Oil rose back above $50 a barrel, extending its longest rally in 1 1/2 years as global risk assets were buoyed by the prospect of a thaw in trade tensions between the world’s biggest economies.
Futures in New York — which last traded over $50 in December — are up for an eighth straight session, rebounding from a collapse of almost 40 percent in the final quarter of 2018. U.S. President Donald Trump is said to be eager to strike a deal with China soon to perk up financial markets that have slumped on concerns over a trade war between the nations. Asian stocks on Wednesday followed a rally in the U.S. on investor optimism.
For oil bulls, the brightening economic outlook provides some comfort after fears that the long-running trade war will hurt demand helped drag prices into a bear market from a four-year high in October. Confidence is also strengthening that the Organization of Petroleum Exporting Countries and its allies including Russia will curb output enough to counter booming U.S. supplies and avoid an oversupply.
“Overall investor sentiment on risk assets is improving as the ongoing talks between the U.S. and China ease uncertainties in the market,” Ahn Yea Ha, a commodities analyst at Kiwoom Securities Co., said by phone from Seoul. “On the other hand, OPEC is signaling that it’s determined to clear a supply glut, which is also supporting crude prices.”
West Texas Intermediate for February delivery climbed as much as 88 cents, or 1.8 percent, to $50.66 on the New York Mercantile Exchange, the first time it’s back above $50 since Dec. 17. It was at $50.42 at 7:56 a.m. in London. Prices have advanced about 12 percent over the previous seven sessions, undoing almost half of 2018’s full-year loss.
Brent for March settlement rose 70 cents to $59.42 a barrel on the ICE Futures Europe Exchange in London. It’s jumped over 12 percent over seven sessions. The global benchmark crude traded at a premium of $8.69 a barrel to WTI for the same month.
U.S.-China trade negotiations in Beijing have been concluded after being extended by a day which shows both the sides are serious, according to a Chinese foreign ministry spokesman. The talks were originally scheduled for two days, and Trump had earlier expressed optimism in a tweet, exclaiming “Talks with China are going very well!”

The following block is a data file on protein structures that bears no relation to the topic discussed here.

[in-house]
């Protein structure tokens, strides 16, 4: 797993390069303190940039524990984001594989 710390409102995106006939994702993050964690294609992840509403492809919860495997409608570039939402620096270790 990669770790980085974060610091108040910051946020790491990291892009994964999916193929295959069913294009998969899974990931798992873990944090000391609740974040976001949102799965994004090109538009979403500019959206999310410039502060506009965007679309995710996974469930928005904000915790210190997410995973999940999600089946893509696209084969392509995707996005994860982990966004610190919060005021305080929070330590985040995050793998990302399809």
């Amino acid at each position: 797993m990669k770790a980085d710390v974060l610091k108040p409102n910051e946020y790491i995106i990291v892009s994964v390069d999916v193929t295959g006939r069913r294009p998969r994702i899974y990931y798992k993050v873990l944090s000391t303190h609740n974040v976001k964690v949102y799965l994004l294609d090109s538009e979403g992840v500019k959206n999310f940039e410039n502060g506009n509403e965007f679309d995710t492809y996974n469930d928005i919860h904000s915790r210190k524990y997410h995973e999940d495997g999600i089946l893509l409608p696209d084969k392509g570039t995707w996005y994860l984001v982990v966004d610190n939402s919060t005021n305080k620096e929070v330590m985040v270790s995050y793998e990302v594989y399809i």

According to people familiar with the matter, Trump’s willingness to cut a deal with Beijing is driven in large part by his desire for markets to rally. Developments in the negotiations remain a focal point at the same time as parts of the U.S. government are shut, with lawmakers unable to agree on a budget proposal. Trump delivered a televised address about his demand for a wall along the Mexican border, which is at the heart of the dispute.
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Meanwhile, a post-market industry report was said to show crude stockpiles in the U.S. fell 6.13 million barrels last week. Still, the data also signaled substantial increases in American gasoline and diesel inventories, a bearish signal for demand. A government report on Wednesday is forecast to show crude inventories dropped 2.7 million barrels last week, though the hoard at the nation’s key storage hub may have increased.
Other oil-market news: Canadian heavy crude rose for a second day as one of Alberta’s largest oil sands producers said their mandatory February oil production curtailment will be similar to January’s. Mexico’s opposition is accusing the government of addressing the issue of fuel theft irresponsibly as supply fears spread to the nation’s capital. Husky Energy Inc. is weighing the sale of its British Columbia refinery as well as its Canadian retail and commercial fuels business to focus on “core assets.” One of the oil industry’s highest-paid executives — Nabors Industries Ltd. Chief Executive Officer Anthony Petrello — is taking a pay cut as his company braces for possibly difficult times ahead after its stock plunged last year.